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How to solve the electrostatic problem of coffee powder? Can spraying water on coffee beans remove static electricity? How will the grinding quality be affected?

Published: 2024-04-19 Author:
Last Updated: 2024/04/19, Static electricity, a "stumbling block" of coffee beans on the grinding road, not only makes a large number of flying powder stick to the channel, but also often brings great trouble to the extraction process because of caking. In order to effectively "prevent" static electricity, the bosses in the industry have also made a lot of efforts on all kinds of appliances, such as the Italian bean grinder.

Static electricity, a "stumbling block" of coffee beans on the grinding road, not only makes a large number of flying powder stick to the channel, but also often brings great trouble to the extraction process because of caking.

In order to effectively "prevent" static electricity, bosses in the industry have also made a lot of efforts on all kinds of appliances, such as installing anti-static tablets on the powder outlet of Italian bean grinders and tapping back and forth with tinkling cups to solve larger pieces of powder. after receiving the powder, use a cloth powder needle to break up the lump. In addition to these, there is another method that is widely circulated on social media: sprinkle or spray water on beans.

If you like to surf the Internet as much as the front street, I believe you may have seen this in some videos: first weigh a single serving of coffee beans that need to be grinded. Find a small spoon to scoop up 1 or 2 drops of ordinary drinking water (or spray them with a spray bottle), then wet their surface and stir them properly, and finally grind the coffee beans normally. They believe that this will not only prevent coffee powder from caking, but also make the espresso taste more rich and uniform.

In fact, in the coffee grinding process, the coffee powder will be charged due to the friction between the coffee bean and the blade and the uneven charge distribution in the coffee cracking process. The finer the grinding, the more static electricity the coffee powder will produce. Static electricity will cause the negatively charged fine powder to attach to the larger particles, forming a lump of 1 mm to 2 mm, which looks like an irregular lump to the naked eye.

In theory, such clumps will not only reduce the contact surface area between coffee and water, but also cause the uneven flow of hot water in the coffee powder bed, thus disturbing the extraction rate of soluble substances, which is often called "channel effect". It is often accompanied by spatter and perforation.

At this time, by adding external water to the beans, the charge on the coffee powder can be adjusted, so as to reduce the disturbance caused by static electricity, and avoid the problem of condensation and agglomeration of coffee powder, so as to achieve more uniform extraction.

This claim was confirmed by a new paper published by the University of Oregon in Matter magazine late last year. Combined with various studies, the team pointed out that spraying an appropriate amount of water before grinding coffee beans can effectively prevent static electricity and improve the extraction rate of coffee.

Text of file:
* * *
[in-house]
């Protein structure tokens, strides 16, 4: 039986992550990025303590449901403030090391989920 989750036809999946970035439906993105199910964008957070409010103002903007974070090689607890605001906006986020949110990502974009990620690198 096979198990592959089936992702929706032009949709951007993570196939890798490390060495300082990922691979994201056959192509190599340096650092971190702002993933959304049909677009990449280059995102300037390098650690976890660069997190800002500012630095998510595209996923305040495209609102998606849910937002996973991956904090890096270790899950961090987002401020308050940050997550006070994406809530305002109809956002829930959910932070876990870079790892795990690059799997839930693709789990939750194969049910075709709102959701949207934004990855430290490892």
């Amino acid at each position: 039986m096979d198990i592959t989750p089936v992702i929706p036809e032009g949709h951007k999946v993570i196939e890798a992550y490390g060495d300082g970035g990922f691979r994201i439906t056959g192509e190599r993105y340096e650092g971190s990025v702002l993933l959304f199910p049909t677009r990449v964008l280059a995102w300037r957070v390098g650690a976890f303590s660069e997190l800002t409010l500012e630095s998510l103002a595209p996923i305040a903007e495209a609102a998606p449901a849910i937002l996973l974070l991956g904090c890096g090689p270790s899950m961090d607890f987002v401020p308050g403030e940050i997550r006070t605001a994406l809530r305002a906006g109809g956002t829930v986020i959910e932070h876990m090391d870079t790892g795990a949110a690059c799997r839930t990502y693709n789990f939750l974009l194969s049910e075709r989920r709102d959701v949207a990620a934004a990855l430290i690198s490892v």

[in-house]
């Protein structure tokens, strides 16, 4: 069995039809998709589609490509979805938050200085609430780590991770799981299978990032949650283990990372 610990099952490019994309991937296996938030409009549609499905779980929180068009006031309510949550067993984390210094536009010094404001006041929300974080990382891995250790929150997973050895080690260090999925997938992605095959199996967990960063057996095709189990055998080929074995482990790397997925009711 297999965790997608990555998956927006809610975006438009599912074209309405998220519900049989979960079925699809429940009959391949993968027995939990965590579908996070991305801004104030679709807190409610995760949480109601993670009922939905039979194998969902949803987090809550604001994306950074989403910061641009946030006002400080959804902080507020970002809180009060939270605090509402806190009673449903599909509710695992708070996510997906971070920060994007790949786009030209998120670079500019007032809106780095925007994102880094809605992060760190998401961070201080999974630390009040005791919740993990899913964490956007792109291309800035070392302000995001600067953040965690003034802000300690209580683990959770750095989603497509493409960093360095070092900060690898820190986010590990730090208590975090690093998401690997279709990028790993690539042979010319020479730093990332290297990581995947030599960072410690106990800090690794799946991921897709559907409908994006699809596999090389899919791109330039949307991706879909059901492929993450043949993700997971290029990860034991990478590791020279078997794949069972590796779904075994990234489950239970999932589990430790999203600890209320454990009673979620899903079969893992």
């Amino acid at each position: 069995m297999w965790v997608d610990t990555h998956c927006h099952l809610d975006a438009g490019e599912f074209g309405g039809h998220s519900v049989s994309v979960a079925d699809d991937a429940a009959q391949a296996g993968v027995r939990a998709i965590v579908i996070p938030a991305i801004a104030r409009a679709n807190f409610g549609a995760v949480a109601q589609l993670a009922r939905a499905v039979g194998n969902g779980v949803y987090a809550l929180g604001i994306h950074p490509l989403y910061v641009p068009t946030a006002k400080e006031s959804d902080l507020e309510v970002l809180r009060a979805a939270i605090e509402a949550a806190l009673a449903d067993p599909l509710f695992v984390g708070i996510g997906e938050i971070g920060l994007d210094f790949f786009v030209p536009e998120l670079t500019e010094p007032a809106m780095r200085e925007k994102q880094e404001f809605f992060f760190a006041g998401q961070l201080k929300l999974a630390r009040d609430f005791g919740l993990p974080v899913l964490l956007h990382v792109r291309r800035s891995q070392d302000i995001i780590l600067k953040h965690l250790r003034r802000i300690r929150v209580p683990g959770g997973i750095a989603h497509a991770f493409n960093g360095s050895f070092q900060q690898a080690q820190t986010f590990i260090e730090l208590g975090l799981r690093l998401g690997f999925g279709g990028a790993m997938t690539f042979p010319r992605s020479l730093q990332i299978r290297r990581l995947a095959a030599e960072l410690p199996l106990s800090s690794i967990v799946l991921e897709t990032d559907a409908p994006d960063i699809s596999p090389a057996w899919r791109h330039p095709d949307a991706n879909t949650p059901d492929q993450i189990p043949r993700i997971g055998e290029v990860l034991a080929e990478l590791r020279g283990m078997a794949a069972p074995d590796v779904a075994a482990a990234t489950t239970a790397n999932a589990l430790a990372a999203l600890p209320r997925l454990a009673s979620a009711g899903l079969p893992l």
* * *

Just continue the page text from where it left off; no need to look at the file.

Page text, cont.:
The paper also mentioned that the static electricity of coffee beans with different roasting degrees will be different due to their different internal water content. For example, shallow baked beans have more internal moisture, less static electricity is obtained during grinding, and mainly tend to be positively charged, while deep baked beans are drier, get more static electricity during grinding, and tend to be negative, so it is easier to adsorb on channels or containers, as well as agglomeration, so the effect of applying RDT will be better.

Over the years, RDT, like WDT, has been favored by many family baristas who have flexibly applied this technique to their daily coffee. But we seldom see such an operation in the bar of a coffee shop. Why?

It is not difficult to find that this "sprinkling" technique can only be used in a single dose of coffee brewing, and most of it is concentrated. Because after adding water, the coffee beans are already damp, and the aromatic compounds responsible for flavor begin to decompose, which requires us to grind them quickly, otherwise the aroma will be greatly reduced.

In addition, most of the equipment produced in stores are commercial bean grinders, so baristas rarely need to think about static electricity and caking alone, because such appliances are equipped with "antistatic film" devices. And in the daily production process, compared with spending tens of seconds or even minutes to spray water for coffee beans, grinding, using cloth needles and other tedious steps, how to make a good cup of espresso more efficiently is everyone's top priority.

As a perennial "veteran" coffee maker, Qianjie believes that there are certain risks in using this method. If you do not pay attention to it and spray too much water, it is easy to make the coffee powder damp and agglomerate. Long-term mixed with water droplets, there will be the probability of rusting the cutter head. In other words, the loss may outweigh the gain if it is not properly controlled.

If we really need to use RDT for intervention grinding when making espresso, Qianjie thinks we might as well refer to our coffee industry god James Hoffmann's method: dip the spoon back into a cup of drinking water, then put the spoon handle with water droplets into the coffee beans, stir quickly a few times, and then start grinding.

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